Which GoPro Should You Get: A Comparison

As far as action camera goes, GoPro reigns supreme.

The camera is sturdy, hardy, compact, highly portable—all while being able to capture visuals and moving images in clear quality. With so much packed into a small body, it comes as no surprise that getting a GoPro rank high on everyone’s wish list. If you’re thinking of getting one, here’s a nifty roundup to help you decide which GoPro model to get.

At a glance

Function / Model HERO HERO5 Black HERO6 Black Fusion
Price (from Hachi Tech) $295 $640 $750 $1,050
Photo 10MP/ 10fps burst 12MP/ 30fps burst 12MP/ 30fps burst 18MP/ 30fps
Video 1080p60 4K30 4K60 5.2K30
Waterproof 10m 10m 10m 5M
Karma compatible X X
HDR compatible X
Exposure control X X
5GHz Wi-Fi for offload to phone X X
360 audio X

GoPro HERO: For the casual shutterbug

Coming at almost half the price of its cousins, the GoPro HERO is an affordable option for those looking for a fuss-free, sturdy image-capturing device. It captures video in 1080p, which is plenty for the laymen and certainly good enough for those budding YouTubers. Images can also be captured at 10 megapixels, and it comes with video stabilisation for shaky hands—great for hobbyists, children and parents. Unlike its predecessor, the new GoPro HERO comes with a 2-inch display, allowing for better aim. It’s a relatively inexpensive all-terrain camera good for most adventures.

GoPro HERO, $295, available here 

GoPro HERO6: For the serious traveller



Not to be confused with the HERO, the HERO6 comes equipped with an in-house processing GP1 chip which helps boost its capabilities. Images captured here are of a better quality, and it works much better in low-light conditions. The HERO6 comes with HDR photo capture which allows users to take multiples images of varying exposures to combine them into one single properly exposed image. There’s also a unique touch zoom function to allow you to set up a shot by adjusting the distance of the subject. All in all, the flagship model is truly something to be impressed by. Those looking for a serious, sturdy camera will not be disappointed.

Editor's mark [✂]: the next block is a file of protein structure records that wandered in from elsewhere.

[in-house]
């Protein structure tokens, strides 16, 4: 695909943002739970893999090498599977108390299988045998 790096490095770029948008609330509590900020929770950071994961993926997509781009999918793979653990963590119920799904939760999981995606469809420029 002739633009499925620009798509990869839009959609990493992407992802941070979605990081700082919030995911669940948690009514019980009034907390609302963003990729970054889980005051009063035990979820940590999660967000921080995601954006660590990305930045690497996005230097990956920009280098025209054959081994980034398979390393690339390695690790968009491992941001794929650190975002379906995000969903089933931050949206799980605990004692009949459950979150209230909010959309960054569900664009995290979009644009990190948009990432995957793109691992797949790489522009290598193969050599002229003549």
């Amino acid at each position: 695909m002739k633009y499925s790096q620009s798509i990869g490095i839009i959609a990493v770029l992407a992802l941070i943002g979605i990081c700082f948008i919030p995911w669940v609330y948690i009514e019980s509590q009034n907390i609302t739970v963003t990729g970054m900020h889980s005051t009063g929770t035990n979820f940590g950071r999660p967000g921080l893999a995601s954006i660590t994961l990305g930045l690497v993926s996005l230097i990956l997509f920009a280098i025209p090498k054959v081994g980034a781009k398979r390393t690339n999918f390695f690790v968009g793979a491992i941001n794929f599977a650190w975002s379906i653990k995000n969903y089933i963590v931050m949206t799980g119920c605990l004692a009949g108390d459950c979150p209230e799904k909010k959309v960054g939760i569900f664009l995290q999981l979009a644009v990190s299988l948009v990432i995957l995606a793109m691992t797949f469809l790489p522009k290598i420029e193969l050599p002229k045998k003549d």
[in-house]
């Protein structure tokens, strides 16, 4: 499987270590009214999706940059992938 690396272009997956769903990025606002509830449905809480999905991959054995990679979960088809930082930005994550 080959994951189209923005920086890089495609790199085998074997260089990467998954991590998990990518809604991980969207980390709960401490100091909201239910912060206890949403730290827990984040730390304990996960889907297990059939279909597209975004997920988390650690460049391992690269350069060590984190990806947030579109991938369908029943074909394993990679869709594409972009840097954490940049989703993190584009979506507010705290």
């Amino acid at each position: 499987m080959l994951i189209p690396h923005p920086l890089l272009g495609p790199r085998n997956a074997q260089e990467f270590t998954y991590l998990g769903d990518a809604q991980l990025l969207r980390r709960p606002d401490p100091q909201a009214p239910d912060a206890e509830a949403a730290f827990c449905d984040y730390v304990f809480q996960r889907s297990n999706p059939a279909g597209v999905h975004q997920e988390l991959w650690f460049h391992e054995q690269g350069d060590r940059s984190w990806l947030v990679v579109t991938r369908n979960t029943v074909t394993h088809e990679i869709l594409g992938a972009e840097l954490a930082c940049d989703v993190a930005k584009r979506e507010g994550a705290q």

GoPro HERO6, $750, available here 

GoPro HERO5: For a value-for-money camera

This comes below the HERO6 for good reason: the HERO5 stands in between the HERO and HERO6 in terms of specifications and quality. It’s neither entry-level, nor can it match up to their flagship model. The main difference comes from the lack of the GP1 chip, which removes a few nifty functions like low-light performance and faster offload to phone. Video output wise, the HERO5 is also lower in resolution, topping at 4K resolution at 30fps. Compared to the HERO6, this will certainly translate to less smooth high-resolution footage and less sharp slow-motion captures. If you want the essentials of an action camera with paying a premium, then this might be the one for you.

GoPro HERO5, $640, available here 

GoPro Fusion: For capturing all-around immersive memories

The future of image is in 360—and this is probably the best out there. Take it down underwater to depths of up to 5m (lesser than its HERO counterparts, but still plenty for a 360 camera). The Fusion is also slightly larger as well to accommodate a larger battery. The downside? It’s hefty price tag. It also lacks a touchscreen, which means you’ll have to control the camera via the GoPro app for greater accuracy. For what it provides in terms of novelty, the Fusion lacks in terms of quality. Ultimately, 360 devices are still in the process of being improved; the stitched 360 images come out rather clean (stitching line might still be visible in certain cases), and video sharpness leaves more to be desired. Still, it’s an above-average 360 camera that can accompany you on your adventures.

GoPro Fusion, $1,050, available here